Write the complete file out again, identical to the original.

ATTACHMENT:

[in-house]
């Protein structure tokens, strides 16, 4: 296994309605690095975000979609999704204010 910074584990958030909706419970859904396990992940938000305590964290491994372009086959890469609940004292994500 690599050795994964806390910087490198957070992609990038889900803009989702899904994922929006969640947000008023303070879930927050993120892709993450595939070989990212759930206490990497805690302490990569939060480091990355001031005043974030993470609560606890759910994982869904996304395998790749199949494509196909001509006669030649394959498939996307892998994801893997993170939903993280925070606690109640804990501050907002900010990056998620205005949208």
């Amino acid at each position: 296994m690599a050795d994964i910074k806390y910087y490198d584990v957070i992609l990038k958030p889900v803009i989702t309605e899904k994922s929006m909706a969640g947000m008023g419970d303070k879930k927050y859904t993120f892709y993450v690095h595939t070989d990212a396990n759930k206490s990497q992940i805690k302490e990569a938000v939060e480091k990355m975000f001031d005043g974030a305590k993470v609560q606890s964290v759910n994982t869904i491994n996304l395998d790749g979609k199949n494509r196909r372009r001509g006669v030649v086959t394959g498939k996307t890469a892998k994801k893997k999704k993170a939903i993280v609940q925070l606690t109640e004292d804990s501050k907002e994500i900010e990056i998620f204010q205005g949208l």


[in-house]
């Protein structure tokens, strides 16, 4: 296994309605690095975000979609999704204010 910074584990958030909706419970859904396990992940938000305590964290491994372009086959890469609940004292994500 690599050795994964806390910087490198957070992609990038889900803009989702899904994922929006969640947000008023303070879930927050993120892709993450595939070989990212759930206490990497805690302490990569939060480091990355001031005043974030993470609560606890759910994982869904996304395998790749199949494509196909001509006669030649394959498939996307892998994801893997993170939903993280925070606690109640804990501050907002900010990056998620205005949208």
């Amino acid at each position: 296994m690599a050795d994964i910074k806390y910087y490198d584990v957070i992609l990038k958030p889900v803009i989702t309605e899904k994922s929006m909706a969640g947000m008023g419970d303070k879930k927050y859904t993120f892709y993450v690095h595939t070989d990212a396990n759930k206490s990497q992940i805690k302490e990569a938000v939060e480091k990355m975000f001031d005043g974030a305590k993470v609560q606890s964290v759910n994982t869904i491994n996304l395998d790749g979609k199949n494509r196909r372009r001509g006669v030649v086959t394959g498939k996307t890469a892998k994801k893997k999704k993170a939903i993280v609940q925070l606690t109640e004292d804990s501050k907002e994500i900010e990056i998620f204010q205005g949208l």